6.     Being aggrieved by the order of conviction and sentence, all the accused approached the High Court. The High Court again considered the evidence on record and held that conviction and sentence recorded by the trial Court against accused Nos. 2-6 could not be said to be legal and in accordance with law. They were, therefore, ordered to be acquitted of all the charges. So far as accused No. 1 (appellant herein) is concerned, it held that conviction recorded by the trial Court against him for an offence punishable under Section 302, IPC was well-founded and was accordingly confirmed.

7.     It is against the said order of conviction recorded by the High Court that the appellant has approached this Court.

8.     On December 10, 2007, this Court issued notice limited to the nature of offence.

The Registry was directed to place the matter for final hearing and accordingly, the matter has been placed before us.

9.     We have heard the learned counsel for the parties.

10.  The learned counsel for the appellant contended that the order of conviction and sentence recorded against the appellant was contrary to law and against the evidence on record. He submitted that when the High Court acquitted accused Nos. 2-6 disbelieving the evidence of prosecution witnesses, no conviction could have been recorded against the appellant herein on the basis of the same evidence and benefit of doubt ought to have been given to appellant also by acquitting him.

Alternatively, it was submitted that when 6 accused Nos. 2-6 were acquitted of all the charges, no conviction of appellant could have been recorded substantively for an offence punishable under Section 302, IPC. Hence, in any case, conviction of the appellant for an offence punishable under Section 302, IPC deserves to be set aside. The counsel submitted that no injury had been caused to the deceased on head, face or vital part of the body and considering the said important aspect, Section 300, IPC could not have been invoked by the Courts. At the most, it was a case of homicidal death not amounting to murder punishable under Part I or Part II of Section 304, IPC. It was, therefore, submitted that in any case the appeal deserves to be allowed to that extent.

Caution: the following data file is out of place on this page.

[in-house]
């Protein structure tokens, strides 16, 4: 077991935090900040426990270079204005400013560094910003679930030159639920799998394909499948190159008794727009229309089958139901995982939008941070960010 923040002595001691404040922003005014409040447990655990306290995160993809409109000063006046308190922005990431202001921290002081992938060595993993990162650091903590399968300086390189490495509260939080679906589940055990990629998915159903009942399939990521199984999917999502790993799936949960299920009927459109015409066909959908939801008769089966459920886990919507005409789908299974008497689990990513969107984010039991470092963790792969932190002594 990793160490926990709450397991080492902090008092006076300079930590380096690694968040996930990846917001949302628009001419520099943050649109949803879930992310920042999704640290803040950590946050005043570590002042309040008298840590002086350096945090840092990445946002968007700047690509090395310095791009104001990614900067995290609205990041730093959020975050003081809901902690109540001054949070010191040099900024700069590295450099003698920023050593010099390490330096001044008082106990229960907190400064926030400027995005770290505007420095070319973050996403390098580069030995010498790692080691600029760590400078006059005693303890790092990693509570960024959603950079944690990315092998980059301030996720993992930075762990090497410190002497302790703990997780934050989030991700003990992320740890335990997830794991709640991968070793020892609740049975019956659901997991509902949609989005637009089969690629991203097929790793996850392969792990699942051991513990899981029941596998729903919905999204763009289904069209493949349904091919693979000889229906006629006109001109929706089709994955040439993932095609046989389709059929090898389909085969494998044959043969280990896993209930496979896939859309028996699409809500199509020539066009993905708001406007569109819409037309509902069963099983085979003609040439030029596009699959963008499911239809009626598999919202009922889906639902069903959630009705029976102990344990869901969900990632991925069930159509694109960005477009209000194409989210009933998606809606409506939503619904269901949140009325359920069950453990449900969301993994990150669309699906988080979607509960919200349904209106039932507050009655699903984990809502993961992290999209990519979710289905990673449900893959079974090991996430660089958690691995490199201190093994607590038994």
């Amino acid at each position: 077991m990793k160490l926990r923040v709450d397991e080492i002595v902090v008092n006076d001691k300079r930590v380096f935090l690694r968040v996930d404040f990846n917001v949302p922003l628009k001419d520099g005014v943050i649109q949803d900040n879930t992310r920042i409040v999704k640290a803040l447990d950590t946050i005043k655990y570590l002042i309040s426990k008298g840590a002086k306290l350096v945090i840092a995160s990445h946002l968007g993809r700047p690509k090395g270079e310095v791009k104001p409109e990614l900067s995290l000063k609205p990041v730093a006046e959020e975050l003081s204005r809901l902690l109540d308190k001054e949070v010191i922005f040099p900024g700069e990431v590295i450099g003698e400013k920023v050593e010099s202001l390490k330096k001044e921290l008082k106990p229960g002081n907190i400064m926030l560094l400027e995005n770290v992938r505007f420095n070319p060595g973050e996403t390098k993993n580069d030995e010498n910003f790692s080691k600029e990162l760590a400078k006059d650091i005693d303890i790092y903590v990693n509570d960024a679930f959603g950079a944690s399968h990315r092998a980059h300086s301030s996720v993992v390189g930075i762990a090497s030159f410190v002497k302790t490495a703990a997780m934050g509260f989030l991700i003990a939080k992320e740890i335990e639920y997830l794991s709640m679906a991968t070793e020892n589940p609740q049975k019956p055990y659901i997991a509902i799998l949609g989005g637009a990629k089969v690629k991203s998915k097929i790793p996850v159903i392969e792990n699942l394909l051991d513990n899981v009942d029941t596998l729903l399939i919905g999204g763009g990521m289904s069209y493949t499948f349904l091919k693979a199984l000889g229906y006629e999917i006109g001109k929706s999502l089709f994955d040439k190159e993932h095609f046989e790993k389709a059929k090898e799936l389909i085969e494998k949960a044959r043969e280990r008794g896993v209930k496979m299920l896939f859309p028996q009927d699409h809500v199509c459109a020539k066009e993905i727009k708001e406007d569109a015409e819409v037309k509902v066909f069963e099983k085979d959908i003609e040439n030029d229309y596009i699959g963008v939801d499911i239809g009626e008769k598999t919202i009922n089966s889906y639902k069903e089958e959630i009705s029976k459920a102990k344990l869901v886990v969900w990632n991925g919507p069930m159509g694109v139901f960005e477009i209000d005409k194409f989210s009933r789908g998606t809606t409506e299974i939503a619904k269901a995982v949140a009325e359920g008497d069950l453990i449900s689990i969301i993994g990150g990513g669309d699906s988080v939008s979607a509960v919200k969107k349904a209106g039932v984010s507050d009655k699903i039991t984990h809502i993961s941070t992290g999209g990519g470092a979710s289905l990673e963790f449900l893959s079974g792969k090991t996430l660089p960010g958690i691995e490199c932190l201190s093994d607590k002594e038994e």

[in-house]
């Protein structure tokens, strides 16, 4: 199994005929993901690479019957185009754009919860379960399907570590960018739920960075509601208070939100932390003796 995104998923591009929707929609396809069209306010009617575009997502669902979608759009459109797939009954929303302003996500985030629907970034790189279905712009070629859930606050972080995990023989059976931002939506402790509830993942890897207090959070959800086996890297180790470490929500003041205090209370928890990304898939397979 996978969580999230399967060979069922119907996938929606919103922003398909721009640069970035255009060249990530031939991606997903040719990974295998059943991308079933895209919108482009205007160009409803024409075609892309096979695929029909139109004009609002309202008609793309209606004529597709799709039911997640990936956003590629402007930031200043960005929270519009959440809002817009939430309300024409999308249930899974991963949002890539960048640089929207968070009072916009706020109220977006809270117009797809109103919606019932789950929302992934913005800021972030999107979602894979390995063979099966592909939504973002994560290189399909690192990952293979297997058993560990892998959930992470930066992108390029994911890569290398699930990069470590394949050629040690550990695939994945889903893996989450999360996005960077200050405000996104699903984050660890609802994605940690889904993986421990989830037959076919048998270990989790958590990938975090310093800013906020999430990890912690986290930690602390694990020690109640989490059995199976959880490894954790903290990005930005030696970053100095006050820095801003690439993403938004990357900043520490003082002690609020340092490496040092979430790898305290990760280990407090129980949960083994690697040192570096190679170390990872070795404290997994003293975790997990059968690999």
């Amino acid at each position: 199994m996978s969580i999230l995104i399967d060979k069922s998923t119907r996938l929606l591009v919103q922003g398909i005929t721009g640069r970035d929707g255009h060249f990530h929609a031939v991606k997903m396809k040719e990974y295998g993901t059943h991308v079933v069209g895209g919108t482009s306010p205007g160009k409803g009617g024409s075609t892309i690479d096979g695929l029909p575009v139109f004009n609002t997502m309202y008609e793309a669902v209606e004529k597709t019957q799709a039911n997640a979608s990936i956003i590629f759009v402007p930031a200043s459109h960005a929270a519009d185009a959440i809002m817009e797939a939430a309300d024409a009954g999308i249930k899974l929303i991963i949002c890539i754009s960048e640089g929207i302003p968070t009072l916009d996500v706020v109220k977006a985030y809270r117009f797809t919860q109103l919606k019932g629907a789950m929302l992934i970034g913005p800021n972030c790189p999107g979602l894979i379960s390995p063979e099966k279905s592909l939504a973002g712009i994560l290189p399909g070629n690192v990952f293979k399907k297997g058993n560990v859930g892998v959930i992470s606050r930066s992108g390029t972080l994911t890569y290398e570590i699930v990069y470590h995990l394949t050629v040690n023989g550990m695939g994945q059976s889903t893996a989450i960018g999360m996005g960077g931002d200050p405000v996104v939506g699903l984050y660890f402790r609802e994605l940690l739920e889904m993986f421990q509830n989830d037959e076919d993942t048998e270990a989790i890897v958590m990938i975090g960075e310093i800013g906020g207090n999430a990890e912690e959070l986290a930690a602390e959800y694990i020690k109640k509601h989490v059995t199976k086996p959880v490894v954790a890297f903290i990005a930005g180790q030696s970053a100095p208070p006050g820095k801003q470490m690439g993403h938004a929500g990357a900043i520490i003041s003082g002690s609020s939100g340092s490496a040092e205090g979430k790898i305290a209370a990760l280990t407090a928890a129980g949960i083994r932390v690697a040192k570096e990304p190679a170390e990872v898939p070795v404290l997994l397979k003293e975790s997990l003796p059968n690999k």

11.  Learned counsel for the State, on the other hand, supported the order of conviction and sentence.

12.  Having heard the learned counsel for the parties and having gone through the 7 relevant record, in our opinion, the appeal deserves to be partly allowed.

13.  So far as the order of conviction is concerned, apart from the fact that at the time of issuance of notice on Special Leave Petition, this Court had expressly observed that it was limited to `the nature of offence', even on the basis of evidence and material on record, we are satisfied that both the Courts were right in holding that accused No. 1 (appellant herein) had caused injuries to deceased Balan. There is no infirmity in the said finding.